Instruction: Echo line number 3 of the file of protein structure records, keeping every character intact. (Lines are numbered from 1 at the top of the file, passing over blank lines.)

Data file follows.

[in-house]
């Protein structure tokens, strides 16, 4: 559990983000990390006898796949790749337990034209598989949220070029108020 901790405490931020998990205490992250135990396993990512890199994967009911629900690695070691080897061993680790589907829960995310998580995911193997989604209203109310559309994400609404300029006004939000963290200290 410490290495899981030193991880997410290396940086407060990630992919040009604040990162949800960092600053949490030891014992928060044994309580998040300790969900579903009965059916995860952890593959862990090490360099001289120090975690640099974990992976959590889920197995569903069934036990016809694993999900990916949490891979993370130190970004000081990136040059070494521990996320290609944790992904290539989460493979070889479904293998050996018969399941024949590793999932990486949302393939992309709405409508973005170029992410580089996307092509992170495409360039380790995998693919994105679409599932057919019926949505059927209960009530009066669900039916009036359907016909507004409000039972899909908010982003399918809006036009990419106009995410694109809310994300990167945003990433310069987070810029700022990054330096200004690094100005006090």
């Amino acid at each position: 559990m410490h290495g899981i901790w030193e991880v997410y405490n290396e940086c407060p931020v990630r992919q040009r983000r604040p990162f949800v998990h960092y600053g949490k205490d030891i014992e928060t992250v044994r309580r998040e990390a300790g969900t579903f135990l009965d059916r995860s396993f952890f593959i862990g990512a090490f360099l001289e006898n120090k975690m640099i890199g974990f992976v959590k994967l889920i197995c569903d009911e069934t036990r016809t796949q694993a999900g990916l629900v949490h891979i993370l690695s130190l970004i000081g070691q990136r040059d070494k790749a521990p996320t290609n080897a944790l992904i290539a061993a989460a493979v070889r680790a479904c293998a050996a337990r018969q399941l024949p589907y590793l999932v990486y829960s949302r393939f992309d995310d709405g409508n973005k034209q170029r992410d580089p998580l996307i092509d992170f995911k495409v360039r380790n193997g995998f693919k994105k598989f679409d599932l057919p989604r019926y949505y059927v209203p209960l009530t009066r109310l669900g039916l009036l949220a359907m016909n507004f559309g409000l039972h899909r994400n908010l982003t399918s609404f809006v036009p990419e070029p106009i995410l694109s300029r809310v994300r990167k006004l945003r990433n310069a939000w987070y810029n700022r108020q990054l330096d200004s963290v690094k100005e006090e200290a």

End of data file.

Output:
């Amino acid at each position: 559990m410490h290495g899981i901790w030193e991880v997410y405490n290396e940086c407060p931020v990630r992919q040009r983000r604040p990162f949800v998990h960092y600053g949490k205490d030891i014992e928060t992250v044994r309580r998040e990390a300790g969900t579903f135990l009965d059916r995860s396993f952890f593959i862990g990512a090490f360099l001289e006898n120090k975690m640099i890199g974990f992976v959590k994967l889920i197995c569903d009911e069934t036990r016809t796949q694993a999900g990916l629900v949490h891979i993370l690695s130190l970004i000081g070691q990136r040059d070494k790749a521990p996320t290609n080897a944790l992904i290539a061993a989460a493979v070889r680790a479904c293998a050996a337990r018969q399941l024949p589907y590793l999932v990486y829960s949302r393939f992309d995310d709405g409508n973005k034209q170029r992410d580089p998580l996307i092509d992170f995911k495409v360039r380790n193997g995998f693919k994105k598989f679409d599932l057919p989604r019926y949505y059927v209203p209960l009530t009066r109310l669900g039916l009036l949220a359907m016909n507004f559309g409000l039972h899909r994400n908010l982003t399918s609404f809006v036009p990419e070029p106009i995410l694109s300029r809310v994300r990167k006004l945003r990433n310069a939000w987070y810029n700022r108020q990054l330096d200004s963290v690094k100005e006090e200290a």